“The hospital is just across the road, the helicopters constantly ferrying the wounded from Gaza. Students are sitting in the classrooms. They hear the helicopters coming in and out, and many of them have friends who are still on active duty. It impacts everything.”

I spoke to three young men who had spent months fighting in Gaza. They didn’t want to use their full names. One of them, Ben, a 28-year-old postgraduate who serves in an engineering unit blowing up tunnels, had left only a few days before. He said the whole time he was in there it felt personal.

“I remember 7 October. I remember all my friends and the kibbutzim from the Gaza Strip. All my friends from the music festival… some are still hostages. The whole point was to make sure that it can never happen again and to replace Hamas as the ruling government. To make sure that our people are safe again.”

“It’s extremely personal. From day one. I didn’t wake up on a Saturday morning and hear about this from the news. I woke up and learned about it from group chats. From my phone, from people begging for help.”

The three Israeli students said the war was necessary

Oded, another 28-year-old who serves in a combat unit, agreed.

“I think everybody here is related somehow to what happened. Everybody. Everybody knows someone that was kidnapped. That was killed… It’s not like a regular situation when it happens to a certain area. It’s heavy. It’s everywhere.”

Ilan, a 25-year-old who serves in the reconnaissance unit of the paratroop brigade, detected sympathy and support for Hamas among civilians with whom he had come into contact.

“Of course, there are civilians that have nothing to do with it, but many of them are not that innocent… Many had photos of them holding an AK 47, photos of their children holding weapons. All the books, and pictures of Israel in flames.”

“I think many of them aren’t innocent and they think it will be really hard to find those that are innocent. But it doesn’t mean I think everyone should get hurt”.

All three student soldiers agreed the war was necessary.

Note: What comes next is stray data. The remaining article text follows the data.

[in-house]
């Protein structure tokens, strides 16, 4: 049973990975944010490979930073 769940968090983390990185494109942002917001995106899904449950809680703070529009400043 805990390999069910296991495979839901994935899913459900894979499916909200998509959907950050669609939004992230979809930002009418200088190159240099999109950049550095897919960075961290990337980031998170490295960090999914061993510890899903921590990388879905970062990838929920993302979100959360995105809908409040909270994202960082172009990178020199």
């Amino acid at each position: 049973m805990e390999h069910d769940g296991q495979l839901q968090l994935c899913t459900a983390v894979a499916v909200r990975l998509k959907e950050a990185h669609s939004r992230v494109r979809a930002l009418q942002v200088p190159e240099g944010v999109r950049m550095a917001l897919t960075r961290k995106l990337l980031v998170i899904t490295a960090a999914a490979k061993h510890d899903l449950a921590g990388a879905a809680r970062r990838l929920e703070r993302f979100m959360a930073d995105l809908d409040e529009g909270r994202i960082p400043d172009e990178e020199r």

“We all wish for peace,” said Oded. “For quiet. Of course, I prefer to be here in the university to study, to go and drink my coffee instead of fighting a war like. It’s not fun going to fight in a war, but sometimes it’s necessary. And in this situation, it’s necessary.”

According to a poll conducted by Tel Aviv University’s Peace Index three weeks after the 7 October attacks, most Israelis said they were now against the idea, revived by Joe Biden and other Western leaders, that the only way of ending this long conflict is to establish a Palestinian state alongside Israel. Ben said his thinking had changed because of the war.

“I think that if you would have asked me this question on 6 October, then I would say definitely yes, I would just do a Palestinian state. Let them live over there, and we’ll live over here, and we’ll all coexist, and everything will be nice. But after 7 October, it seems clear to me that that they don’t want it as much as I wanted it.”

Ilan agreed with him. “The idea of a state will never work until they show any acknowledgement of us having also a state of our own. I think the real cause of many of them, unfortunately, not to have two states to have one state, their own state, and us out of here. So of course, I want a good life for them also. But it starts from the education, the route. It will take a long time.”

The Islamic University in Gaza City was badly damaged in Israeli bombardments, as were the territory’s 11 other universities

The Palestinian view of the war is entirely different. The idea that Israel is committing genocide alongside a whole range of other crimes of war in Gaza is universally accepted among them. As for education, schools and universities have been smashed by Israel in Gaza, as part of a scorched earth policy that has done vast damage.

More than 2,000 academics affiliated with universities in North America have written an open letter condemning what they call “scholasticide” in Gaza. All 12 universities in Gaza have been destroyed and damaged.

The letter condemns Israel for, among other actions, destroying the Islamic University by air strikes on 11 October and blowing up al-Isra University on 17 January, after using it as a barracks and detention centre. As well as the destruction of higher education, no children are going to primary or secondary schools.

Ceasefire talks are going on in Cairo, mediated by the US, Egypt and Qatar. Prospects for success are poor. Both Israel and Hamas have entrenched positions and no inclination to budge. That is bad news for everyone, especially Palestinian civilians in Gaza and the surviving Israeli hostages.